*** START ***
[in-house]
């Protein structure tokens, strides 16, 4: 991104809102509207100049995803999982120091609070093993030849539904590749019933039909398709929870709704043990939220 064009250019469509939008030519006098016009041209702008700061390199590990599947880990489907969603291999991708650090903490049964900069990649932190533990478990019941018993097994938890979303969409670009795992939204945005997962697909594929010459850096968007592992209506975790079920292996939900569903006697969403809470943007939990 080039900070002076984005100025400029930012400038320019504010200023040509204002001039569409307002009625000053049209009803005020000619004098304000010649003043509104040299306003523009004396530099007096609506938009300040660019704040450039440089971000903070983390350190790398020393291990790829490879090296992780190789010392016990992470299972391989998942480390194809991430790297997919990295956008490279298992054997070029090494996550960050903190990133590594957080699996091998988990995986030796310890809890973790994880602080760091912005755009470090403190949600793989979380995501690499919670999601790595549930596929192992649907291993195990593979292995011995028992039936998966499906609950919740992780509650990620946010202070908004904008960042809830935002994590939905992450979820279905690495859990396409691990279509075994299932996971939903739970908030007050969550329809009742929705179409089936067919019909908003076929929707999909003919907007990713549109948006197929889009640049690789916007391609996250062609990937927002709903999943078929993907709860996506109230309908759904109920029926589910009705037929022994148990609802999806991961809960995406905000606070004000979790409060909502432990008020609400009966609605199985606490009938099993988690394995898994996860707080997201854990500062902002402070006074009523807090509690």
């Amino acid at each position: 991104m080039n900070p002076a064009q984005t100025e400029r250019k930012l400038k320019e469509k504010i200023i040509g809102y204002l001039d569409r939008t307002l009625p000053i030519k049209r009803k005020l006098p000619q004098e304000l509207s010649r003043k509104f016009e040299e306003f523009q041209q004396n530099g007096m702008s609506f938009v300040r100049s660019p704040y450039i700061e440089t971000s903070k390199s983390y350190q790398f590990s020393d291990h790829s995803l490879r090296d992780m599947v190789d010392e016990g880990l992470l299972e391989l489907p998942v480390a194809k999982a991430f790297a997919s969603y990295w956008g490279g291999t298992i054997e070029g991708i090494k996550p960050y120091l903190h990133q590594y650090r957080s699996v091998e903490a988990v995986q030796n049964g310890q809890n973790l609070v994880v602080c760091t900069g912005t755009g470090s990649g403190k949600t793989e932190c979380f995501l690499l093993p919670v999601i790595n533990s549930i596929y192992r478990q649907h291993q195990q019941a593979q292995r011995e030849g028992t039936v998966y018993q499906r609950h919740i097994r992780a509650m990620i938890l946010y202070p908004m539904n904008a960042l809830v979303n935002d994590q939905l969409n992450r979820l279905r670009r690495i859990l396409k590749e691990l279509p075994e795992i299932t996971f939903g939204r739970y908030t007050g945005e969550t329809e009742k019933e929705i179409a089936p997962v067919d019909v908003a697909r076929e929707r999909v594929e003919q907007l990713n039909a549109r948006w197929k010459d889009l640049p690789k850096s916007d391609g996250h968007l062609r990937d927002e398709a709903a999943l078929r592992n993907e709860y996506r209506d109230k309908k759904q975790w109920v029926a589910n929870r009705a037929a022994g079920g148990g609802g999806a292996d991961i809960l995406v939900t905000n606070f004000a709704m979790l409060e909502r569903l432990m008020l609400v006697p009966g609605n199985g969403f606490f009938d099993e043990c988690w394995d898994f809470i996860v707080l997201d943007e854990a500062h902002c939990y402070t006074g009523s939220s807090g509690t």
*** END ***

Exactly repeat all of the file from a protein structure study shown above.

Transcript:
[in-house]
């Protein structure tokens, strides 16, 4: 991104809102509207100049995803999982120091609070093993030849539904590749019933039909398709929870709704043990939220 064009250019469509939008030519006098016009041209702008700061390199590990599947880990489907969603291999991708650090903490049964900069990649932190533990478990019941018993097994938890979303969409670009795992939204945005997962697909594929010459850096968007592992209506975790079920292996939900569903006697969403809470943007939990 080039900070002076984005100025400029930012400038320019504010200023040509204002001039569409307002009625000053049209009803005020000619004098304000010649003043509104040299306003523009004396530099007096609506938009300040660019704040450039440089971000903070983390350190790398020393291990790829490879090296992780190789010392016990992470299972391989998942480390194809991430790297997919990295956008490279298992054997070029090494996550960050903190990133590594957080699996091998988990995986030796310890809890973790994880602080760091912005755009470090403190949600793989979380995501690499919670999601790595549930596929192992649907291993195990593979292995011995028992039936998966499906609950919740992780509650990620946010202070908004904008960042809830935002994590939905992450979820279905690495859990396409691990279509075994299932996971939903739970908030007050969550329809009742929705179409089936067919019909908003076929929707999909003919907007990713549109948006197929889009640049690789916007391609996250062609990937927002709903999943078929993907709860996506109230309908759904109920029926589910009705037929022994148990609802999806991961809960995406905000606070004000979790409060909502432990008020609400009966609605199985606490009938099993988690394995898994996860707080997201854990500062902002402070006074009523807090509690």
């Amino acid at each position: 991104m080039n900070p002076a064009q984005t100025e400029r250019k930012l400038k320019e469509k504010i200023i040509g809102y204002l001039d569409r939008t307002l009625p000053i030519k049209r009803k005020l006098p000619q004098e304000l509207s010649r003043k509104f016009e040299e306003f523009q041209q004396n530099g007096m702008s609506f938009v300040r100049s660019p704040y450039i700061e440089t971000s903070k390199s983390y350190q790398f590990s020393d291990h790829s995803l490879r090296d992780m599947v190789d010392e016990g880990l992470l299972e391989l489907p998942v480390a194809k999982a991430f790297a997919s969603y990295w956008g490279g291999t298992i054997e070029g991708i090494k996550p960050y120091l903190h990133q590594y650090r957080s699996v091998e903490a988990v995986q030796n049964g310890q809890n973790l609070v994880v602080c760091t900069g912005t755009g470090s990649g403190k949600t793989e932190c979380f995501l690499l093993p919670v999601i790595n533990s549930i596929y192992r478990q649907h291993q195990q019941a593979q292995r011995e030849g028992t039936v998966y018993q499906r609950h919740i097994r992780a509650m990620i938890l946010y202070p908004m539904n904008a960042l809830v979303n935002d994590q939905l969409n992450r979820l279905r670009r690495i859990l396409k590749e691990l279509p075994e795992i299932t996971f939903g939204r739970y908030t007050g945005e969550t329809e009742k019933e929705i179409a089936p997962v067919d019909v908003a697909r076929e929707r999909v594929e003919q907007l990713n039909a549109r948006w197929k010459d889009l640049p690789k850096s916007d391609g996250h968007l062609r990937d927002e398709a709903a999943l078929r592992n993907e709860y996506r209506d109230k309908k759904q975790w109920v029926a589910n929870r009705a037929a022994g079920g148990g609802g999806a292996d991961i809960l995406v939900t905000n606070f004000a709704m979790l409060e909502r569903l432990m008020l609400v006697p009966g609605n199985g969403f606490f009938d099993e043990c988690w394995d898994f809470i996860v707080l997201d943007e854990a500062h902002c939990y402070t006074g009523s939220s807090g509690t």